The nation’s largest wireless network operator is looking to further reduce costs by encouraging some employees to retire early. As noted by The Wall Street Journal, the company is offering new early-retirement packages to “thousands” of employees.
As the report noted, the new offer, launched Monday, provides three weeks of pay for each year the employee has been with Verizon. It’s the first such package Verizon has offered in 13 years.
It’s unclear how many employees will avail themselves of the offer, but it’s another element in Verizon’s attempts to reduce total costs by $10 billion by 2021. That cost-cutting effort spans the entire company, from its network build-out to its moves toward software-powered, virtualized equipment.
At the end of last year, Verizon counted 155,400 employees—less than the 252,000 workers employed by AT&T at that time but far more than the 51,000 employed by T-Mobile and the 30,000 people employed by Sprint.
But Verizon’s workforce has been shrinking during the past several years. Verizon employed 160,900 people at the end of 2016, and fully 177,700 at the end of 2015. Indeed, Verizon has reduced its workforce by more than 2,000 people during the course of 2018, ending its June quarter with 153,100 employees.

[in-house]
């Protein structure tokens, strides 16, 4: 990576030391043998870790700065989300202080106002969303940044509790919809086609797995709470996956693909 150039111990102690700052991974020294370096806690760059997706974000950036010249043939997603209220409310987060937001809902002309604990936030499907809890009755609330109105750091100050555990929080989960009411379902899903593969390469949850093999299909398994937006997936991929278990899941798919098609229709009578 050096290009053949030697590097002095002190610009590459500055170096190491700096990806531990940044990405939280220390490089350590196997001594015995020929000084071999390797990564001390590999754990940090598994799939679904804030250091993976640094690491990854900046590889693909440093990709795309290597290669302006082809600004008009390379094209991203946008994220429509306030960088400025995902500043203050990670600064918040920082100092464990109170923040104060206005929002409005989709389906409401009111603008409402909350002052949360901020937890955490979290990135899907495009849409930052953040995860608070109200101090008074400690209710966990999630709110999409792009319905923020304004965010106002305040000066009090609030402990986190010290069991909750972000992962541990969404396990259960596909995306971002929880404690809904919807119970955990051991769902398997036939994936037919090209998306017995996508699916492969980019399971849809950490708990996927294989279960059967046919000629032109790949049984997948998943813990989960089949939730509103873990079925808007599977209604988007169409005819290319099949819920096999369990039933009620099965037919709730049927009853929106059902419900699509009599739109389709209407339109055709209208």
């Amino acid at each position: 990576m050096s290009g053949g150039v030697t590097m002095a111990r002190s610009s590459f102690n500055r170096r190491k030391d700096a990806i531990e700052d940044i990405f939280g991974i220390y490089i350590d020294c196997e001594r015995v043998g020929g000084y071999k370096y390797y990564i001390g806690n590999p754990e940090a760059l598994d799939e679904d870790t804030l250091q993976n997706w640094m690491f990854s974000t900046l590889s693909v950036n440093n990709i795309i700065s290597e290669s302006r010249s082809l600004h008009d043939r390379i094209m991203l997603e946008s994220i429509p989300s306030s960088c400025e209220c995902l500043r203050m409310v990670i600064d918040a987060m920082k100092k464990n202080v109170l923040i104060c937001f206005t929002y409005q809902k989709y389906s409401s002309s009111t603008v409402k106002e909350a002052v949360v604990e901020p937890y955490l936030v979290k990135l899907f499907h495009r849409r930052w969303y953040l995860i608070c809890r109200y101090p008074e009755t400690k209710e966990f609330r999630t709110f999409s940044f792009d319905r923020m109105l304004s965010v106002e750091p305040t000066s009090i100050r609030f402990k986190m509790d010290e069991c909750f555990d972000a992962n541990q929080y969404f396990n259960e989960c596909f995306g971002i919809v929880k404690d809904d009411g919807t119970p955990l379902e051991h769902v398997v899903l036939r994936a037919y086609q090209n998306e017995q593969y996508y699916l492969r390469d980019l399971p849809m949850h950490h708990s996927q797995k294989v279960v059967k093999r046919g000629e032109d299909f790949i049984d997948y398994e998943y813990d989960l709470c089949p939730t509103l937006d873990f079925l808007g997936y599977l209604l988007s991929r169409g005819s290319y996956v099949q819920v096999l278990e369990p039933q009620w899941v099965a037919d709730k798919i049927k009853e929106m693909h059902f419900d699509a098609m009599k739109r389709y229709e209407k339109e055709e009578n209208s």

Verizon’s actions also come amid some Wall Street downgrades. In recent weeks Barclays analyst Kannan Venkateshwar downgraded Verizon’s stock from “overweight” to “equal weight,” the same morning that MoffettNathanson analyst Craig Moffett similarly downgraded Verizon stock to “neutral” from “buy.”
However, both analysts noted that their downgrades reflect the fact that they generally believe Verizon’s full value is already reflected in the company’s stock price. “While we are optimistic about Verizon’s near term growth trajectory, we believe this is already reflected in valuations,” wrote the analysts at Barclays in a recent research note. “Verizon today is the only major distributor that has the balance sheet and therefore strategic optionality to pivot in whatever direction it so chooses. Looking out over the next couple of years, the only buyer remaining for media, cable or spectrum assets is likely to be Verizon.”
Verizon, for its part, has been moving full steam ahead toward 5G under the leadership of new CEO Hans Vestberg. The company earlier this month launched its 5G Home service and said it plans to launch mobile 5G services in the coming months.